Introduction to functional occlusion

“No dentist should restore, move, or remove any tooth without proper knowledge of occlusion.”


According to The Glossary of Prosthodontic Terms1, occlusion is the static relationship between the incisal or occlusal surfaces of maxillary and mandibular teeth and dentures. Functional occlusion is the dynamic, morphologic, and functional relationship, harmonized by the interaction between neuromuscular activity and the anatomy of the teeth and supporting structures, capable of executing the movements allowed by the temporomandibular joints (TMJs). For didactic reasons, this author uses the term “occlusion” in the sense of functional occlusion to describe both the static and dynamic relationships defined above.

Treatment approaches and clinical procedures are constantly improving and becoming more accurate and less invasive as restorative materials are improved and new products developed. However, it cannot be said that the same degree of evolution has occurred in understanding occlusion, which is one of the great pillars of long-term treatment success.

This chapter aims to contextualize occlusion from a logical and biologic basis of scientific evidence to establish a pragmatic and predictable working model. Occlusion is related to all the different dental specialties, and, in this author’s opinion, the more the dentist knows about it, the better they will be able to diagnose treatment and minimize its risks, preventing the progression of damage to the teeth or restorations and the consequent decay of the stomatognathic system. In a careful review of almost 140 years of the literature, it appears that many concepts and theories of occlusion have spread without proper scientific foundation. Several principles disseminated as universal dogmas by “experts” of the time were based on their own experiences and clinical observations. These principles had repercussions in the dental field due to the absence of appropriate studies and scientific evidence2. The teaching of occlusion has been carried out in an incomplete or compartmentalized way in most dental schools, creating difficulties for students to integrate these parcels of knowledge and understand the picture as a whole.

An idealized model of occlusion containing stereotyped biomechanical requirements was created from studies on articulators, reproducing the premise that an optimal occlusion would need certain morphologic criteria3. Individuals who deviated from this model were classified as having “malocclusions” and were recommended orthodontic treatments or extensive oral rehabilitation4. Many of these treatments may have been performed adequately and successfully, although they were not always necessary.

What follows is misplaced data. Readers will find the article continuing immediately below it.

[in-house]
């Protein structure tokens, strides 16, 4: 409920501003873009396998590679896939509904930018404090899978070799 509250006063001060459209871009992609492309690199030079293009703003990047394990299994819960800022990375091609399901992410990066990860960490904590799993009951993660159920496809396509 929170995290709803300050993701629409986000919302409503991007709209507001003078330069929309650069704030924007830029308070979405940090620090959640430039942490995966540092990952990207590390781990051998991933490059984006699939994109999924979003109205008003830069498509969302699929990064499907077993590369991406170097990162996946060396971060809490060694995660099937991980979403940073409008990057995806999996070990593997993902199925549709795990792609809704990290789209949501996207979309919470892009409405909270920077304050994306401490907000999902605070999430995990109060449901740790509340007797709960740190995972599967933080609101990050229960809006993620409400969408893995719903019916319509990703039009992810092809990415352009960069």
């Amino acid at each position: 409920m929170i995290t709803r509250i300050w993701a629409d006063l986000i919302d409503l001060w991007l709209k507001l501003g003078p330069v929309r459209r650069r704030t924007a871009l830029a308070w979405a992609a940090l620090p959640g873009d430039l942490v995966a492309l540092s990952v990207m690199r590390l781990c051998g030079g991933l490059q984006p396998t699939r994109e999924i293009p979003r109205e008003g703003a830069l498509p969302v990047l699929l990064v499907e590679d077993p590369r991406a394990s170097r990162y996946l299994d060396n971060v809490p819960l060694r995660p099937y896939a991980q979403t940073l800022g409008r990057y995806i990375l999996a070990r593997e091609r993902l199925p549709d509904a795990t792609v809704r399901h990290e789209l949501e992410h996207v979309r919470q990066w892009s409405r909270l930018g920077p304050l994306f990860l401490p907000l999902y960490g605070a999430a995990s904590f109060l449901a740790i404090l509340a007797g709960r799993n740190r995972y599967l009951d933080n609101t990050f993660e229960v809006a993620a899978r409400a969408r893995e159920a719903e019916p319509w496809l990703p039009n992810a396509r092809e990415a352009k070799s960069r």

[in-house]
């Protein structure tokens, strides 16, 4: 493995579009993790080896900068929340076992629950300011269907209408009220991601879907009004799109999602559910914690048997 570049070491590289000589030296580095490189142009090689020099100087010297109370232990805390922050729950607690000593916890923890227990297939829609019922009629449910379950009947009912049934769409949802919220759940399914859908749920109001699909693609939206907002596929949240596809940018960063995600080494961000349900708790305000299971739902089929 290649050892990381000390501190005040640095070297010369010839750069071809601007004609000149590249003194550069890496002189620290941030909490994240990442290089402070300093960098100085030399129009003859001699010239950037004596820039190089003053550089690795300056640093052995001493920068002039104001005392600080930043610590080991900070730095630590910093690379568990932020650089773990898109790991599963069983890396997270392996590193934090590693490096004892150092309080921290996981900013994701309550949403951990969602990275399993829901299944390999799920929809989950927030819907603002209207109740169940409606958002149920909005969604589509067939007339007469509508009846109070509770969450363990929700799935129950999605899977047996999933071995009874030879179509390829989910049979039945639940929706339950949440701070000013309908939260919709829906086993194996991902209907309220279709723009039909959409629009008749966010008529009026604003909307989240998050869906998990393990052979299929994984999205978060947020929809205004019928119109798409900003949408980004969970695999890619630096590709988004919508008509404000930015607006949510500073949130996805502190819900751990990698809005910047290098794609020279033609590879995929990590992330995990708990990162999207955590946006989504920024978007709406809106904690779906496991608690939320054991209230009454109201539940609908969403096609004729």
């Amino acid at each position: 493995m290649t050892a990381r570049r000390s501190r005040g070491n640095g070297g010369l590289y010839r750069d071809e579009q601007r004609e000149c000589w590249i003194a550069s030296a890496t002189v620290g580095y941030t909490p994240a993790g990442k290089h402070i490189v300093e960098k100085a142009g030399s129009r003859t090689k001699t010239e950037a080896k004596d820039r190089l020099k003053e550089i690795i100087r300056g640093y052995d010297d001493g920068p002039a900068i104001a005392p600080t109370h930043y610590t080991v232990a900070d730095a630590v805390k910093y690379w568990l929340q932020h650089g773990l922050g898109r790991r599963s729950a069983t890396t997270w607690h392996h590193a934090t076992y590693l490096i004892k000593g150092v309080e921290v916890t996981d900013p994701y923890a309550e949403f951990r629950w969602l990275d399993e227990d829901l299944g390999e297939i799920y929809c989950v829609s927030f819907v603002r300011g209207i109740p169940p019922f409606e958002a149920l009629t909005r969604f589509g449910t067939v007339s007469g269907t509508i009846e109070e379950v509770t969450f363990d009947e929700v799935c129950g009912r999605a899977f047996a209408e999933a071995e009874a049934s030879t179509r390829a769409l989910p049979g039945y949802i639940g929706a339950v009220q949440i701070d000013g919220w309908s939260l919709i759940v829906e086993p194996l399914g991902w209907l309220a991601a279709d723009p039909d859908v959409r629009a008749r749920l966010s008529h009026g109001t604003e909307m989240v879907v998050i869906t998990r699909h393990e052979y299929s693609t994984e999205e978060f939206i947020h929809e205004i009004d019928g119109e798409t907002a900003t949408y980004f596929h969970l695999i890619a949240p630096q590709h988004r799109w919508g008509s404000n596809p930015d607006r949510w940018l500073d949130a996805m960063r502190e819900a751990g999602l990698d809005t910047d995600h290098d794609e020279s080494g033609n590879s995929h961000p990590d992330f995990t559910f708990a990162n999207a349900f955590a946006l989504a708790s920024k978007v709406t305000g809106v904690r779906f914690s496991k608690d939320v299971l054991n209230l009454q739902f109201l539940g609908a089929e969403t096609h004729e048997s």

The stomatognathic system is a functional unit and comprises structures related to vital activities such as chewing, swallowing, phonation, breathing, and stress expression5. An intricate proprioceptive system links the central nervous system with the teeth, dentogingival complex, head and neck muscles, bones, and TMJs. These elements cannot be considered individually, as any change in one of them has the potential to interfere with the function of them all.

Today, it is understood that the behavior of the stomatognathic system is dynamic, and that morphologic variation seems to be the norm4. All patients should be considered individually at the particular moment in their lives that they present for treatment. Recent concepts concerning occlusion have been developed from recognizing individual factors of adaptation, remodeling, and neuroplasticity that were not considered by more traditional schools68. However, recognizing whether the patient is within the thresholds of physiologic adaptation and without pathologic manifestations requires a balanced clinical judgment based on a methodic evaluation system combined with the knowledge and clinical experience of the dentist.

The degradation of the stomatognathic system occurs mainly through the action of bacteria in caries and periodontal disease as well as due to functional and parafunctional harmful stimuli. In this regard, the magnitude, frequency, duration, distribution, and direction of forces should be considered dynamically in terms of individual adaptive responses. The stomatognathic system can also deteriorate due to abrasion, biocorrosion, previous iatrogenic treatments, or trauma. In this author’s opinion, of all these etiologic factors, occlusion is the most complex to understand, diagnose, and control.